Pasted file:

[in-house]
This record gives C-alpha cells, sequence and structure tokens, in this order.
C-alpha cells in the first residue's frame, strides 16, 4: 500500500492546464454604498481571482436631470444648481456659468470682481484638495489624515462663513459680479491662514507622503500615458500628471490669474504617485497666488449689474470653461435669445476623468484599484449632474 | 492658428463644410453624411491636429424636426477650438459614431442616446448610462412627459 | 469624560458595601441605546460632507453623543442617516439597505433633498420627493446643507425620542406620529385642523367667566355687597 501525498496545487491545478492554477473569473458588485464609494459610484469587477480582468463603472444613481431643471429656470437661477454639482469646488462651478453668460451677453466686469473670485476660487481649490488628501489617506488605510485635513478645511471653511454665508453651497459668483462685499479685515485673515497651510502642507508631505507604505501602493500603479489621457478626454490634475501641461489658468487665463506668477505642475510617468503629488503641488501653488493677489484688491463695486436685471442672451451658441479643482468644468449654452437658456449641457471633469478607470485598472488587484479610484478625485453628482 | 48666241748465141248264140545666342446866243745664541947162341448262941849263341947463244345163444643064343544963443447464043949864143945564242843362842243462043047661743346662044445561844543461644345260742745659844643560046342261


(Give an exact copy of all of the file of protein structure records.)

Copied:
[in-house]
This record gives C-alpha cells, sequence and structure tokens, in this order.
C-alpha cells in the first residue's frame, strides 16, 4: 500500500492546464454604498481571482436631470444648481456659468470682481484638495489624515462663513459680479491662514507622503500615458500628471490669474504617485497666488449689474470653461435669445476623468484599484449632474 | 492658428463644410453624411491636429424636426477650438459614431442616446448610462412627459 | 469624560458595601441605546460632507453623543442617516439597505433633498420627493446643507425620542406620529385642523367667566355687597 501525498496545487491545478492554477473569473458588485464609494459610484469587477480582468463603472444613481431643471429656470437661477454639482469646488462651478453668460451677453466686469473670485476660487481649490488628501489617506488605510485635513478645511471653511454665508453651497459668483462685499479685515485673515497651510502642507508631505507604505501602493500603479489621457478626454490634475501641461489658468487665463506668477505642475510617468503629488503641488501653488493677489484688491463695486436685471442672451451658441479643482468644468449654452437658456449641457471633469478607470485598472488587484479610484478625485453628482 | 48666241748465141248264140545666342446866243745664541947162341448262941849263341947463244345163444643064343544963443447464043949864143945564242843362842243462043047661743346662044445561844543461644345260742745659844643560046342261